Photo by: Harold “Skip” Earnest

Ms. Lewis called the DBHDD state office to inform staff of the second loss of power occurring shortly after midnight, and the bleak picture Georgia Power had painted for swift restoration. Ms. Lewis was advised to call the Georgia Emergency Management Agency (GEMA) for assistance. A local chapter contacted Golden Harvest, a local food bank, to locate and deliver baby food. Meanwhile, Central State Hospital in Milledgeville was being contacted to explore their ability to send prepared food to Augusta. The search for an open store was successful, however, and a van was dispatched to Wrightsboro Road.

On the Augusta campus, the dietary staff had been supplemented by psychologists, a psychiatrist, and nurses, who organized an assembly line to prepare 200 chicken salad sandwiches for individuals and staff.  A demonstration of team work at its best!

Focus shifted back to restoring heat to Gracewood. Communications continued with Georgia Power. Sister hospitals in Savannah and Columbus offered assistance by transporting generators to Augusta. The possibility of their also providing space heaters was considered, but associated safety risks were too high and this option was ruled out.    Mr. Collins made a decision to remove the switch that toggled the facility between Georgia Power and generator power. This took the campus totally off-line with Georgia power but provided generator power to the air handlers to reheat the buildings. The Army Corps of Engineers, sent by the Federal Emergency Management Agency (FEMA), arrived to review the energy situation. After reviewing the physical plant and the plan the Mr. Collins already had in place, they determined they could offer no better alternative.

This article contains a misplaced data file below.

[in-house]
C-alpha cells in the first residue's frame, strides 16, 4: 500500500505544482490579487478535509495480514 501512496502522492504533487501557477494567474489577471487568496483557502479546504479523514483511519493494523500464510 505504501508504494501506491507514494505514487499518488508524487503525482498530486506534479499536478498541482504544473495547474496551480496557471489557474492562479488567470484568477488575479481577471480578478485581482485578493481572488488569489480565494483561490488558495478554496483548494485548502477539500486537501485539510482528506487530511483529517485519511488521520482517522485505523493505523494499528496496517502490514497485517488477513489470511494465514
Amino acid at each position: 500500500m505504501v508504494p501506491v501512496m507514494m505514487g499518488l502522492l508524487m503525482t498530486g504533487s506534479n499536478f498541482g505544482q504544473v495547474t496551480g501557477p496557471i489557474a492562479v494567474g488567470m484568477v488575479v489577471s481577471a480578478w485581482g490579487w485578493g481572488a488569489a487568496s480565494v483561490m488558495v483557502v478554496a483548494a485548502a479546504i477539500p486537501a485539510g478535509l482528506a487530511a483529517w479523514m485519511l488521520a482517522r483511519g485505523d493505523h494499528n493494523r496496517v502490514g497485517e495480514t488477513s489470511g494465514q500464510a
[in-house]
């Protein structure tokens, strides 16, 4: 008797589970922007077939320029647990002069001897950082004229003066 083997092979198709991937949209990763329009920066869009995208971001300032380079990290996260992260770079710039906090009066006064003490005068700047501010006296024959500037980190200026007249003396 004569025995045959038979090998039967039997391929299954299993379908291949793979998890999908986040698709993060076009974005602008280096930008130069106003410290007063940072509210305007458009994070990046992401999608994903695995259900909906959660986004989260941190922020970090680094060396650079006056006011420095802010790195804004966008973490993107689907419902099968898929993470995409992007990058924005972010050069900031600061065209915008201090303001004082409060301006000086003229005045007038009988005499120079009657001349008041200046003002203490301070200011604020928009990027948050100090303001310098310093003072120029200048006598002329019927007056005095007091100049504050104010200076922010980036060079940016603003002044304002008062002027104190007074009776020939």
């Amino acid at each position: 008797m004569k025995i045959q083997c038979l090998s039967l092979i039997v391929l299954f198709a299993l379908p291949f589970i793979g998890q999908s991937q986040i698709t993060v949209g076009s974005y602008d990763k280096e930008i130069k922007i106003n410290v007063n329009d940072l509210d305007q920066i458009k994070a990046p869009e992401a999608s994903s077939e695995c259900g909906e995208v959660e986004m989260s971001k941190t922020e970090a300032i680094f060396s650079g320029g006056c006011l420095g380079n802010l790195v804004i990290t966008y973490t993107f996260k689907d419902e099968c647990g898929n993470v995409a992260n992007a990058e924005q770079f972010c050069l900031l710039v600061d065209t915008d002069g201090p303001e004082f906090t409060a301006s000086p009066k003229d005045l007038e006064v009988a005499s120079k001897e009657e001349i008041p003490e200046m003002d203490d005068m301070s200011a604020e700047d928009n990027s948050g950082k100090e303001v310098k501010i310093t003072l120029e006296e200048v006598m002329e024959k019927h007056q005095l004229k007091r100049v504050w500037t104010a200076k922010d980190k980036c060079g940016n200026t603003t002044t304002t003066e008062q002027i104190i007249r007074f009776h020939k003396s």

The van returning from the grocery store on Wrightsboro Road reported that road conditions were good and that transportation services could be reinitiated to pick up employees still reluctant to drive into work. The vehicles that had been used for transport the previous day needed refueling, but most gas stations were closed, and those that were open were only taking cash. A working ATM was located, and after getting in line, the RHA’s personal debit card was used to provide drivers with money to refuel.

On Thursday, temperatures rose quickly, and the ice began to melt. Full power was restored in the early afternoon, and Mr. Collins reversed the switch to put the facility back online. Employees who had weathered the storm were relieved by incoming shifts.  Commissioner Berry visited the ECRH campus to show his support and appreciation to those who navigated the situation and prevented what could have been life-threatening crisis situations.